Critical Material Attributes (CMA) of Excipients in Topical Formulations: The Pitfalls of Switching Between Compendial Raw Materials Without a Full Analysis of all Critical Quality Attributes (CQA)
With the FDA introduction of Quality by Design (QbD) many drug product quality requirements have been placed onto developers with the expectation of better understanding their product during the development cycle. This FDA expectation was codified with the issuance of ICH Q8 (R2) in 2009. While QbD is well accepted in the industry there are still a number of potential strategies on how to de-risk a program. While de-risking systems such as critical process parameters (CPP) are well understood, and have numerous tools available such as, design of experiment (DoE), de-risking other aspects are less clear such as critical material attributes (CMA). Traditionally, CMAs are managed using specifications to ensure each raw material is meeting all the quality requirements. As a result, the use of compendial raw materials (USP/NF) with their pre-determined specifications and testing criteria, have been leaned on heavily as a means of controlling raw materials and ensuring the drug product meets its critical quality attributes (CQA). Unfortunately, over the years it has been observed that not all compendial materials have been created equal. This poster will discuss three scenarios where the reliance on compendial materials, and their associated specifications have led to products not meeting their critical quality attributes in different ways.
As part of the topical drug product development cycle, quality by design is embraced and critical quality attributes are routinely stressed to better understand the drug product and potential points of failure. Raw materials are routinely evaluated for drug product impact. Through this evaluation, raw material issues are discovered. As a result, a library for raw materials has been generated to inventory CMA results for drug product development knowledge. The methodology was to mine this internal dataset and present the most egregious product issues resulting from changing raw material suppliers, even though the materials are meeting all specifications associated with a USP/NF monograph.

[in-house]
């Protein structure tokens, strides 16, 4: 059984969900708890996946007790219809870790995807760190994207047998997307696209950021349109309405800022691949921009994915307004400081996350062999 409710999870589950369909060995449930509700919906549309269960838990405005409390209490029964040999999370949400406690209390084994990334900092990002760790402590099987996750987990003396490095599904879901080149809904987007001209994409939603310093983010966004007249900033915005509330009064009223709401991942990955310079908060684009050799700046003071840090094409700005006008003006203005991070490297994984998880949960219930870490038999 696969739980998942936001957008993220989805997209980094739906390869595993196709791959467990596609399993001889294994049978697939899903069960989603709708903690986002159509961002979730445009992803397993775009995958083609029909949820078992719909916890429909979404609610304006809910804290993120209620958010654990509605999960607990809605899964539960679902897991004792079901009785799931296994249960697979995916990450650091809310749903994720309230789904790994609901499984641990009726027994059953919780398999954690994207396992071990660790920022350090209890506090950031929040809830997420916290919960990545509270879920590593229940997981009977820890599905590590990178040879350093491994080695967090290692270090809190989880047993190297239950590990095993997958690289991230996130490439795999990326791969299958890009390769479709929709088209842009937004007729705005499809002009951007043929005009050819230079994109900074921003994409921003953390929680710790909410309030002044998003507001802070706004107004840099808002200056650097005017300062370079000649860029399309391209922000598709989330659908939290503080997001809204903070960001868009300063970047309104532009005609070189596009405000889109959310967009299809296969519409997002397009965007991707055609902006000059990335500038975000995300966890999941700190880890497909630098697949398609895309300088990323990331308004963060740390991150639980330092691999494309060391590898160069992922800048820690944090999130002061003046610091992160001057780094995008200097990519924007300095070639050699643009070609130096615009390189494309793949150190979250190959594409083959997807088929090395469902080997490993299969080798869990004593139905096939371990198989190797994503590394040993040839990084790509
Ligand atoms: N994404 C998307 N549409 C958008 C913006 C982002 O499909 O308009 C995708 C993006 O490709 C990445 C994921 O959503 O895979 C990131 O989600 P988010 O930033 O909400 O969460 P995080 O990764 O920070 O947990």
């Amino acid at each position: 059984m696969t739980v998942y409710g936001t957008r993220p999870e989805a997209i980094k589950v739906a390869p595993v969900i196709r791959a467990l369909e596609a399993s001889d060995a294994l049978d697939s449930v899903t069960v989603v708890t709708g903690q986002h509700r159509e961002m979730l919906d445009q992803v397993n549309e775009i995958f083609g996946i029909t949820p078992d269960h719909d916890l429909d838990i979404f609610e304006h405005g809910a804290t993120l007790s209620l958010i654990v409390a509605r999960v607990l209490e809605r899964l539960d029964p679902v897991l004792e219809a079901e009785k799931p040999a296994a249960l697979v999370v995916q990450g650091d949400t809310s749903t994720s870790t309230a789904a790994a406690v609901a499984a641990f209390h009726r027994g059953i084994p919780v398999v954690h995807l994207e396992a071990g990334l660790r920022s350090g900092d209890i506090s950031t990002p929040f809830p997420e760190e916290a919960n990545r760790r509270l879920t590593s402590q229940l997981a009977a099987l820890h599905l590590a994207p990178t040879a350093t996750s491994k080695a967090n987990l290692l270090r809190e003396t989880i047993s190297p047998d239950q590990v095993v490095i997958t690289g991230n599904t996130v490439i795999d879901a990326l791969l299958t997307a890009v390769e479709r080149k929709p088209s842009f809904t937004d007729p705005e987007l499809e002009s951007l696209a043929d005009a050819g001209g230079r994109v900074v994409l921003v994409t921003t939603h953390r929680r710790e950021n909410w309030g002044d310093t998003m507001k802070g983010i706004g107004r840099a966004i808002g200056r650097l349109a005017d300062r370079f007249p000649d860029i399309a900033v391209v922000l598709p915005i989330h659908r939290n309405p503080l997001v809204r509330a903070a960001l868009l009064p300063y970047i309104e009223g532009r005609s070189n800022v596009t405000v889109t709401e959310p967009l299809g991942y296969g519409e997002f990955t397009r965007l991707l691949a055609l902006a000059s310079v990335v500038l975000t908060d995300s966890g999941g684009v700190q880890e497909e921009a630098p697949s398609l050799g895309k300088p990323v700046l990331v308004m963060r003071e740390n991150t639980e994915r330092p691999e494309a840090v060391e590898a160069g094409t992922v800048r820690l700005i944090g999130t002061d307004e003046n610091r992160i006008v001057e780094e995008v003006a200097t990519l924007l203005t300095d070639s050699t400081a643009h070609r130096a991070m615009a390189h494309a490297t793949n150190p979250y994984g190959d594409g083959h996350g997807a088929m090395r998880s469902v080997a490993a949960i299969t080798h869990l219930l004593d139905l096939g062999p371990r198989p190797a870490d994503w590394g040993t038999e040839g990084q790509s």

Our data-mining exercise generated three case studies. The first describes the use of USP petrolatum in topical ointments. While changing the USP petrolatum sources in topical creams does not have a significant quality impact, changing the USP petrolatum sources in a topical ointment can impact the viscosity profile of the drug product significantly. Table 1 shows how the rheological properties of the same drug product can be affected by different USP petroleum sources. A correlation between raw material specifications and resulting rheology curves were not able to predict which petrolatum sources would perform similarly. The second describes the use of diethylene glycol monoethyl ether (DGME) as a drug substance solubilizer. When screening DGME sources, it was identified that one particular DGME source contributed to more drug substance degradation than any other sources. This was a surprising result as all materials were fully compliant with the NF monograph. To further investigate this result, an anti-oxidant was included in each DGME source when solubilizing the drug substance. The inclusion of the anti-oxidant resulted in decreased degradation (Table 2). While using an anti-oxidant helped the issue, to de-risk the program this DGME supplier was avoided. The third case study involves glyceryl monostearate 40-55 (Type I). Stability issues for appearance were identified between two sources of glyceryl monostearate 40-55 NF (Type I) used. On stability, the use of one source of GMS 40-55 NF (Type I) resulted in a product that had small waxy particulates form over time while the other GMS source had no issues over the same time and longer (Table 3).
Table 3. Topical Drug Product Appearance Issues When Evaluating Glyceryl Monostearate Types.
Table 1. Resulting Thixotropic Rheology Curve of Topical Ointment Drug Product when Using Different USP Petrolatum Materials
Table 2. Resulting HPLC Assay and Impurity Values When Different Compendial (NF) Diethylene Glycol Monoethyl Ether Materials are Used
While much of the QbD process focuses on the drug product critical quality attributes, it is important to identify raw material critical quality attributes as well. We have shown here CQA failures of viscosity, drug degradation, and appearance in various products when raw materials are changed in each that could be considered pharmaceutically equivalent. Understanding how each raw material impacts the drug product and what effects a raw material can have on the drug product is critical to QbD principles and formulation development.
Authors: Jason Carbol
 U. S. Food and Drug Administration. Guidance for Industry: Q8 (2) Pharmaceutical Development. 2009